Fort Wayne Metals and NASA’s Glenn Research Center in Cleveland are advancing shape memory alloy material technology for innovative rover tires that could be used to support the agency’s Artemis exploration efforts on the moon.
The two organizations have previously collaborated on highly engineered Nitinol materials for many aerospace applications, including use in prototype spring tires for Mars rovers. The current collaboration between Fort Wayne Metals and NASA Glenn includes studying the anticipated operating conditions on the moon and initial Nitinol materials development for various lunar applications.
Nitinol, a shape memory alloy, is superelastic because of its unique ability to undergo deformation and return to its original shape. That mechanical property – known as shape memory – transcends traditional materials performance and provides engineers with an extremely tough, lightweight material capable of performing numerous tasks across a wide range of temperatures and conditions.
“Nitinol materials have proven they enhance our ability to build innovative, durable tires for Mars, but the moon presents an entirely different set of challenges,” says Dr. Santo Padula, materials research engineer at NASA Glenn. “We will need to take what we’ve learned developing advanced shape memory alloy tires for Martian conditions and adjust our approach to ensure these materials can support human and robotic exploration of the moon’s South Pole.”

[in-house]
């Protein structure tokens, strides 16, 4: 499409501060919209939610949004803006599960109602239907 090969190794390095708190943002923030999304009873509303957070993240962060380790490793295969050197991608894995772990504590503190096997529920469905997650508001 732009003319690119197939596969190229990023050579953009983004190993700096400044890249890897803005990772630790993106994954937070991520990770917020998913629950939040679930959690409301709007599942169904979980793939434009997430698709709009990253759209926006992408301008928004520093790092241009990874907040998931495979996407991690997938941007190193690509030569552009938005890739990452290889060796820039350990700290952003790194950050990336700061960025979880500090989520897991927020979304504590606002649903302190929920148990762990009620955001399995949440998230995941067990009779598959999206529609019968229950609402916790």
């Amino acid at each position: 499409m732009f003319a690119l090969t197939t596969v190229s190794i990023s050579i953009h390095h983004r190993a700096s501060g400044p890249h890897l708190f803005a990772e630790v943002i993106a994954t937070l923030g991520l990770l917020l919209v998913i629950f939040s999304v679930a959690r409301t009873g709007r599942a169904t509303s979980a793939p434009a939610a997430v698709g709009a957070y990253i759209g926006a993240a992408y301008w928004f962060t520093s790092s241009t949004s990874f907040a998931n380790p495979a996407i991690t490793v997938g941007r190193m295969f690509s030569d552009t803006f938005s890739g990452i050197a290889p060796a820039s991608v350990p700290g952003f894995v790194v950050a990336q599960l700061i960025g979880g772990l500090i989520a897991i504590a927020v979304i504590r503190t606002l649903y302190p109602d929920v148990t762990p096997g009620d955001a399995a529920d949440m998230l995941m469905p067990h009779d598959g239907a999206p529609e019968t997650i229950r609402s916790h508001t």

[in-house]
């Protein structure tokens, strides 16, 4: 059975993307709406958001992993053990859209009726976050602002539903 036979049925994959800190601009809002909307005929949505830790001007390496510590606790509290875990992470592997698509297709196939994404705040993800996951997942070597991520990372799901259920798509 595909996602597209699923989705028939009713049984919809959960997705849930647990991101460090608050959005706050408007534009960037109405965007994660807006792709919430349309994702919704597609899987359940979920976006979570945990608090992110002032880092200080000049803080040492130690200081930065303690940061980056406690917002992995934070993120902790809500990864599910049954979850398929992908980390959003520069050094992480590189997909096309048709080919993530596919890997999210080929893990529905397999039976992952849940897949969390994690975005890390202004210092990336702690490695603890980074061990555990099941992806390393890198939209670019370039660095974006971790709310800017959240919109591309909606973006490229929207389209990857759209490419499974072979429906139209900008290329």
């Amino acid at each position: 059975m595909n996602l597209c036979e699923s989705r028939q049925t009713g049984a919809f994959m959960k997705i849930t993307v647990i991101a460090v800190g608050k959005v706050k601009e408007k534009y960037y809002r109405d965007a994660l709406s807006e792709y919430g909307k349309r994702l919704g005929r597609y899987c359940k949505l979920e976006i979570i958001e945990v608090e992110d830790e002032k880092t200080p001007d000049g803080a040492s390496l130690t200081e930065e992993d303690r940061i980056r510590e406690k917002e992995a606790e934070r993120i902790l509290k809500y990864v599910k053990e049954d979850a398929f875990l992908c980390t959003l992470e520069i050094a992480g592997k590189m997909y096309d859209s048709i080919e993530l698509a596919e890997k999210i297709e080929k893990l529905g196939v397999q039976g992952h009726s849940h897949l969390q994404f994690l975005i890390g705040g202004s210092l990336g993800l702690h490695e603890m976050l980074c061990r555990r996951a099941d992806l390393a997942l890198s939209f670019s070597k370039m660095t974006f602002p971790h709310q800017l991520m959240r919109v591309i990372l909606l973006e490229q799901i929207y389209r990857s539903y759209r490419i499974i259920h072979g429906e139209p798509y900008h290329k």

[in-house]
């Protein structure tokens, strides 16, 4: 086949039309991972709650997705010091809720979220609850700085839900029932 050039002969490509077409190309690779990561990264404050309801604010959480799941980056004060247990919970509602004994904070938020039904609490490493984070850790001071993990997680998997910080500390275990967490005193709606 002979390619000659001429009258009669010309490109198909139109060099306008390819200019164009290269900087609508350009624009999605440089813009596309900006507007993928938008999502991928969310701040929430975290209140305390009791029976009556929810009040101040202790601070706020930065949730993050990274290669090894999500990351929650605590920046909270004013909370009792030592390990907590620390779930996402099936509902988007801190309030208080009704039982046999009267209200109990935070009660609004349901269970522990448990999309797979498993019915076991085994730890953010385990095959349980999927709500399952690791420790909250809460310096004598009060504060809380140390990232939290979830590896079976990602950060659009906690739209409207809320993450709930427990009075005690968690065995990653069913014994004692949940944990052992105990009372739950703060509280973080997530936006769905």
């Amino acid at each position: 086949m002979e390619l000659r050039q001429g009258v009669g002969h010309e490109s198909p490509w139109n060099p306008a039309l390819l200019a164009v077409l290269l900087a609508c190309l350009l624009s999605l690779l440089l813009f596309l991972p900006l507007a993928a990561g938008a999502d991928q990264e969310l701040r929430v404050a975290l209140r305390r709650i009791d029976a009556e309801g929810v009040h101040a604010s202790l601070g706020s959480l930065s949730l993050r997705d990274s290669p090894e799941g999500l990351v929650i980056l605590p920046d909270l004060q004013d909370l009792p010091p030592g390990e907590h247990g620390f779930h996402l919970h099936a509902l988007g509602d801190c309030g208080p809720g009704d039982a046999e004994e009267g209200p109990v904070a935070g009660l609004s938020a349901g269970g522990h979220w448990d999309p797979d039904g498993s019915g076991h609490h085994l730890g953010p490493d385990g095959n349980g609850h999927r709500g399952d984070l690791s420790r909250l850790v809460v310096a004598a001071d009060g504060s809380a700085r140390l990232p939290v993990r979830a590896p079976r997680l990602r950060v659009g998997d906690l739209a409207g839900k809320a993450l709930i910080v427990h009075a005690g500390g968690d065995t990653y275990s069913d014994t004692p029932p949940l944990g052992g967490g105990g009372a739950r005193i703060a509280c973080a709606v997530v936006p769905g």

While a rich destination for scientific discovery, the lunar South Pole poses several environmental challenges, including extreme cold and unknown terrain features. Materials engineers at Fort Wayne Metals and NASA are experimenting and chemically-engineering future Nitinol materials to adapt to those harsh conditions and allow crewed and uncrewed rovers to successfully explore uncharted regions of the moon.
“As a leader in shape memory and superelastic technology development, Fort Wayne Metals will apply its materials knowledge and processing capabilities along with NASA to explore shape memory alloys capable of meeting the performance requirements for a lunar mission,” says Drew Forbes, Senior Engineer in Research and Development at Fort Wayne Metals.
Fort Wayne Metals expects to produce lunar environment-ready Nitinol materials and have commercial off-the-shelf supply available by 2026 for use by future lunar rover providers.